Distortion (µ)
  next prototypes. Worst case in plot at right.                    50
• Some residual distortion seen after pressure                     40
                                                                                            Pt 19 before cycles
  cycling(“set”).                                                  30                       Pt 19 after cycles
                                                                                            Pt 27 before cycles
• Thermal measurements already shown made                          20
                                                                                            Pt 27 after cycles
  after these tests are OK.                                         0
• Similar measurements made with prototype                              0   2          4          6           8
                                                                            Pressure (bar gauge)
  #4, including at -7OC.
   21                                                                       M. Gilchriese
                                Stability - Dynamic
• Vibrate sector with piezoelectric shaker and measure distortion(fringes) vs
  frequency using TV holography before and after 22MRad of irradiation.

          16             Before












































 22                                                                Hertz                                     M. Gilchriese
           Stability - Conclusions
• Stability with 0.3 mm facings and facing/core attachment
  prototyped is acceptable under thermal changes and normal
  pressure changes for most of area but marginal in “wings”.
  Tests to 10 bar single failure not done.
• Design with thicker facings and slight modifications to the
  attachment to the core/facings is expected to be conservative,
  but we have to build some and find out.
• Dynamic “stiffness” is acceptable.
• Radiation seems to have little effect(possibly makes stiffer),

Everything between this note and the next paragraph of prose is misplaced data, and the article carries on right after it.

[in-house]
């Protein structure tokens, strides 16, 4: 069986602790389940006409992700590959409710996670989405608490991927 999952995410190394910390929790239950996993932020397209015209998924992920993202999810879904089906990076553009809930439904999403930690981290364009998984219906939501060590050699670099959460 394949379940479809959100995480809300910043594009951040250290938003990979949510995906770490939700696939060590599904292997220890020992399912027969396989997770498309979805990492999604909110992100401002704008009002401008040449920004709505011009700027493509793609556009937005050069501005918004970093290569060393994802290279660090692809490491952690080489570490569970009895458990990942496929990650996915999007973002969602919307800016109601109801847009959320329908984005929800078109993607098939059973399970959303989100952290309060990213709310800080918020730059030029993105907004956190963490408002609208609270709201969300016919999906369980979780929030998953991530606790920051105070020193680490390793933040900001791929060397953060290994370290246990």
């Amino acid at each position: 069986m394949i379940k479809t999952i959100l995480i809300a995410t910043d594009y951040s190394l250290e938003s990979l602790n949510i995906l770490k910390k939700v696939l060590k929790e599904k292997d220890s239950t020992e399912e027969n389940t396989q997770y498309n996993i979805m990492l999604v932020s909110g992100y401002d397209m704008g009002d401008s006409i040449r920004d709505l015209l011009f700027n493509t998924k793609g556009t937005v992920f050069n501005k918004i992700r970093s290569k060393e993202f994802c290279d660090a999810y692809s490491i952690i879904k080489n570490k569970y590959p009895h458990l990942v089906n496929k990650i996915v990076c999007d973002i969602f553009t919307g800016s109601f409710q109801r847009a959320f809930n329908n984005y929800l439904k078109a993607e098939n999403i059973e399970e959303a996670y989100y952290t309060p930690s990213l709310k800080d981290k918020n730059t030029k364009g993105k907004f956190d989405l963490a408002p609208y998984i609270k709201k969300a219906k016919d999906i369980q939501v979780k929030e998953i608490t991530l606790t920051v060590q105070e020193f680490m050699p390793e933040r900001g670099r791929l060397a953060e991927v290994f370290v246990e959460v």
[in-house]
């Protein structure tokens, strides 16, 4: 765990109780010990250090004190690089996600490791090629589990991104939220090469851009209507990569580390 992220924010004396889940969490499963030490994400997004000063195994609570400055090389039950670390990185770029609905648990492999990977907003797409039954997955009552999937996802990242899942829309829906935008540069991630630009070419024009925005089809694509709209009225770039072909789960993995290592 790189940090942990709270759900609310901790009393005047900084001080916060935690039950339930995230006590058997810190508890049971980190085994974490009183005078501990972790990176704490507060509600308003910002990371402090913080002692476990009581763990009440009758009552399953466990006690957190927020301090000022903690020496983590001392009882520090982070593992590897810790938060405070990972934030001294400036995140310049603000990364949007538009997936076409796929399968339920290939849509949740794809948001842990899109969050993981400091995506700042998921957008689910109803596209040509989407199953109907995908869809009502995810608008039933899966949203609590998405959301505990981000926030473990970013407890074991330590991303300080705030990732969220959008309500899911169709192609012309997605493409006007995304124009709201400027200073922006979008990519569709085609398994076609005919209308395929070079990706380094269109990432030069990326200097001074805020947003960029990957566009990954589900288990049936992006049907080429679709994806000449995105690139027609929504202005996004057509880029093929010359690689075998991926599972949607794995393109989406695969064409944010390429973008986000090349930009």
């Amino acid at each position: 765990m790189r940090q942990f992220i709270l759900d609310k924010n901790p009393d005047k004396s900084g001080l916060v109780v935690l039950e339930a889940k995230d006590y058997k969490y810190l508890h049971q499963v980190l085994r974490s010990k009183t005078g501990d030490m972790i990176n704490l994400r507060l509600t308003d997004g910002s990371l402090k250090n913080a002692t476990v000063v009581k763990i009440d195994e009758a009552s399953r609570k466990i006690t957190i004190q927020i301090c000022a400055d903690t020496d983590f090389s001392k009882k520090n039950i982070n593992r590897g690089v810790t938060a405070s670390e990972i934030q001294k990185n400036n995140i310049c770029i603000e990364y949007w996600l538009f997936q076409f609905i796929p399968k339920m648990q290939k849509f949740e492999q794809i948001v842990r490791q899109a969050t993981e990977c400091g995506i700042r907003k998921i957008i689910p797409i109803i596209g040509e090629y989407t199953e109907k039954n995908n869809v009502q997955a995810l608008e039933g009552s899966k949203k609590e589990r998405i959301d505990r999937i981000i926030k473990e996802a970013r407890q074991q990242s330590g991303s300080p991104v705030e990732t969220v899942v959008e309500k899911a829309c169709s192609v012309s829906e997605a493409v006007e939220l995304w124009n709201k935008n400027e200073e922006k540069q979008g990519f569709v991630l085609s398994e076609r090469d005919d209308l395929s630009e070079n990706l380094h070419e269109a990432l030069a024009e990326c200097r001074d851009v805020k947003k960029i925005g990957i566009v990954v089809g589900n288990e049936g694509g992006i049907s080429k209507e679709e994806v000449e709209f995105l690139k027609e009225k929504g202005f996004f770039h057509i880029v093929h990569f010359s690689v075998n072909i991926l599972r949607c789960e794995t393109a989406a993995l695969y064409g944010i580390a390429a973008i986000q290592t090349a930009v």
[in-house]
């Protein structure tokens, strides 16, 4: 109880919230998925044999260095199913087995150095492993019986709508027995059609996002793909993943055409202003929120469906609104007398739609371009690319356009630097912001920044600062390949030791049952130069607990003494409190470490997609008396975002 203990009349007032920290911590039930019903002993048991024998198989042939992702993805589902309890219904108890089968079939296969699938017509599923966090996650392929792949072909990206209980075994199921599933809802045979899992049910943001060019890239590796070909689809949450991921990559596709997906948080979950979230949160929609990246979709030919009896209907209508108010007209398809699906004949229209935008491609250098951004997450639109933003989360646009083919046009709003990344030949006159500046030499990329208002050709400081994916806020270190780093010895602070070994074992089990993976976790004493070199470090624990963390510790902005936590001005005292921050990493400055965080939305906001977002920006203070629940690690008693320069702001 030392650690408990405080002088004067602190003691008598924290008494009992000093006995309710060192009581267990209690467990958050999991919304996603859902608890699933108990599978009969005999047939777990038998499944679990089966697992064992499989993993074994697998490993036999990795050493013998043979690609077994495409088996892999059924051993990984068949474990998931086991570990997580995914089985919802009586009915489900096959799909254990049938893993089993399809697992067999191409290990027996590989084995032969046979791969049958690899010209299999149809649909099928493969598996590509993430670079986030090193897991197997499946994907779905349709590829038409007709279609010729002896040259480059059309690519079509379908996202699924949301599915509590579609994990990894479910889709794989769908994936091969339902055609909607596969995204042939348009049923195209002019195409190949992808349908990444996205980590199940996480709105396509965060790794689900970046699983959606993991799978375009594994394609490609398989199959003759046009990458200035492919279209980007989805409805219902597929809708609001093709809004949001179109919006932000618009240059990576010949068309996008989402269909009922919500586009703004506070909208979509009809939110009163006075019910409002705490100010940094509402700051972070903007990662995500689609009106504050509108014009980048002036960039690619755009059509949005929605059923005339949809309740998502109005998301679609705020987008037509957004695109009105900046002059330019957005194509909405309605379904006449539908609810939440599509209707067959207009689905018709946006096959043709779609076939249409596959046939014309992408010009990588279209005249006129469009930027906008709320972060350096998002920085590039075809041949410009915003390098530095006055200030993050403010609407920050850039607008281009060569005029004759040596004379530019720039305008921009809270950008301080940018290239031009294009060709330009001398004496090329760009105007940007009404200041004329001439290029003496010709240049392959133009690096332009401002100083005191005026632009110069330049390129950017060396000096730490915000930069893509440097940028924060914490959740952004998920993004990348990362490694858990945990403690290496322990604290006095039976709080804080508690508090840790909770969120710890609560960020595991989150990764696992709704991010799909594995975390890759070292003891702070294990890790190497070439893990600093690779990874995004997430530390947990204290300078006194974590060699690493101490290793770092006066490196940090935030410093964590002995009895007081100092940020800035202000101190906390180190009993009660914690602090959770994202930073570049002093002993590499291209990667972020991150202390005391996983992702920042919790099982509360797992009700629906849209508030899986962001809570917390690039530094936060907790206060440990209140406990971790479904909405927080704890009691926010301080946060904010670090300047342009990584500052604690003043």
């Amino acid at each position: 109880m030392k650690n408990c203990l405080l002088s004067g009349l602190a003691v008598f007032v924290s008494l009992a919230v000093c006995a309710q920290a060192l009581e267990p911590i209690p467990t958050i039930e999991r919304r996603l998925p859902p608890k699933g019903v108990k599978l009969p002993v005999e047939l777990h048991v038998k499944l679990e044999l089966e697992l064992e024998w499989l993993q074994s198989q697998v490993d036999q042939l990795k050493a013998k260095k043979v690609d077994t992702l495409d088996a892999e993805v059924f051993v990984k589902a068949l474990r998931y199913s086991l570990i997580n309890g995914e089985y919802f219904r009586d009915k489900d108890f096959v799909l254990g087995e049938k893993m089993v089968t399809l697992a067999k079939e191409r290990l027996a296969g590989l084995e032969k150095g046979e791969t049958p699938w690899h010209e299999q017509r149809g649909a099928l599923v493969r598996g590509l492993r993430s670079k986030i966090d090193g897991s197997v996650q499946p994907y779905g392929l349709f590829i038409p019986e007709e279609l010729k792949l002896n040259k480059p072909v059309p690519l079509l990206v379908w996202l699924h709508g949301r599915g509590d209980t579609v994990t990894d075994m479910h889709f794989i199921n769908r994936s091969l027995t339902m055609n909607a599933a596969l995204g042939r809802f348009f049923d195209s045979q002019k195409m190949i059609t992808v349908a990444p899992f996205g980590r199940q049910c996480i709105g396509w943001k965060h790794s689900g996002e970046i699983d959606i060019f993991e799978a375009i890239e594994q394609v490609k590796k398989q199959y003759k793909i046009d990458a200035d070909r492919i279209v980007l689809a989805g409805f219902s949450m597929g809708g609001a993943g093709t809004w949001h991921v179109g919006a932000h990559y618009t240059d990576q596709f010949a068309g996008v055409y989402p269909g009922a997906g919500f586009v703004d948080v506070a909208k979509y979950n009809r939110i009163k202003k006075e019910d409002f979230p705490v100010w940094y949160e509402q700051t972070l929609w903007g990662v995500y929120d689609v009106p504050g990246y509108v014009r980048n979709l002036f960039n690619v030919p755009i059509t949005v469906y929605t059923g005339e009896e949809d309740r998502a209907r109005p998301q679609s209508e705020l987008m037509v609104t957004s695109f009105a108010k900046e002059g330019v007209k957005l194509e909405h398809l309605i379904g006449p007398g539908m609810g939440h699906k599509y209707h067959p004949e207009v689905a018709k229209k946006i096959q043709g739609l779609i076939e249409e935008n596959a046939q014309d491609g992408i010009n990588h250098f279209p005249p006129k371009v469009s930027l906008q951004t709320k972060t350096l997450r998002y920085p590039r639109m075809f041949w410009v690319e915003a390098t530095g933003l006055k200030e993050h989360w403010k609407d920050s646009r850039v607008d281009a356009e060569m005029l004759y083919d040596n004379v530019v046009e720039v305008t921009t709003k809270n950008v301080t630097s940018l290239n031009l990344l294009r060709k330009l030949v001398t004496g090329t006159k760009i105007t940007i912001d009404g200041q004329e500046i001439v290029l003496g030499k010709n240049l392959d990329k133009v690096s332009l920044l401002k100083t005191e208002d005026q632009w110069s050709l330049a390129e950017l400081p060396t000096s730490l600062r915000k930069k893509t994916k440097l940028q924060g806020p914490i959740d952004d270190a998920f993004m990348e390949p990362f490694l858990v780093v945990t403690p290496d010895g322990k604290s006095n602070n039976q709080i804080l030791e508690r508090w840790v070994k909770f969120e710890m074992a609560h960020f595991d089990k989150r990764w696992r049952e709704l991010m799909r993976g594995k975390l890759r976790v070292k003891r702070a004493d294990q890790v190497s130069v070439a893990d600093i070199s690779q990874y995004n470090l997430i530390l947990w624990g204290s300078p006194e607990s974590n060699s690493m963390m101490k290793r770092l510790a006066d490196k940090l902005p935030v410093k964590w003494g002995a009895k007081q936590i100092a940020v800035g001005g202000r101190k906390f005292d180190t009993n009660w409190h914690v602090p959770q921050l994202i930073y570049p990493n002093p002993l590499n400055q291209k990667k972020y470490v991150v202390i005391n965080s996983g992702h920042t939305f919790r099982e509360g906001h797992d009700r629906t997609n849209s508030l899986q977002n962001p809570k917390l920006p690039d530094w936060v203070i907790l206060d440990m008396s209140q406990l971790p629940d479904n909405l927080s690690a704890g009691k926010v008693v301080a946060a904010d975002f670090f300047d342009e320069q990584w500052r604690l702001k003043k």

but need more tests up to 50 Mrad.
• Again need more statistics with same design, multiple sectors.

23                                               M. Gilchriese
                   Radiation Length
• The radiation length is determined         Sector 6(5') Radiation Length As Built
                                                 Averaged Over Active Area
  primarily by faceplates and Al-
  tube.                                                           RADIATION
• Cost -> thicker faceplates. Why?           Faceplates               0.256
                                             Al tube                  0.162
  Large carbon-carbon panels used            Foam                     0.031
  for support ring facings and center        Hard points              0.008
  drop outs for sectors.                     CGL+glass beads          0.047
                                             Cyanate ester            0.035
• Reliability and stability -> also               TOTAL               0.539
  thicker faceplates and thicker tube
  wall(pressure).                       300 microns, 1.69mmx4.06mm,0.008" wall              0.539%
• Evaporative cooling may -> 3.3        432 microns, 1.69mmx4.06mm,0.008" wall
                                        300 microns, 1.69mmx4.06mm,0.0115" wall
  mm hydraulic diameter.                432 microns, 1.69mmx4.06mm,0.0115" wall             0.723
                                        300 microns, 2.743 mm x 4.191 mm, 0.008" wall       0.572
• Cheaper and conservative choice       432 microns, 2.743 mm x 4.191 mm, 0.008" wall       0.685
                                        300 microns, 2.743 mm x 4.191 mm, 0.0115" wall      0.658
  (today) would not meet spec of        432 microns, 2.743 mm x 4.191 mm, 0.0115" wall      0.771
  <0.7%.                                        1.69x4.06 => hydraulic diameter of 2.4 mm
• Need more measurements.                       2.74x4.19 => hydraulic diameter of 3.3 mm
24                                                               M. Gilchriese
      Specifications and Fabrication
• Materials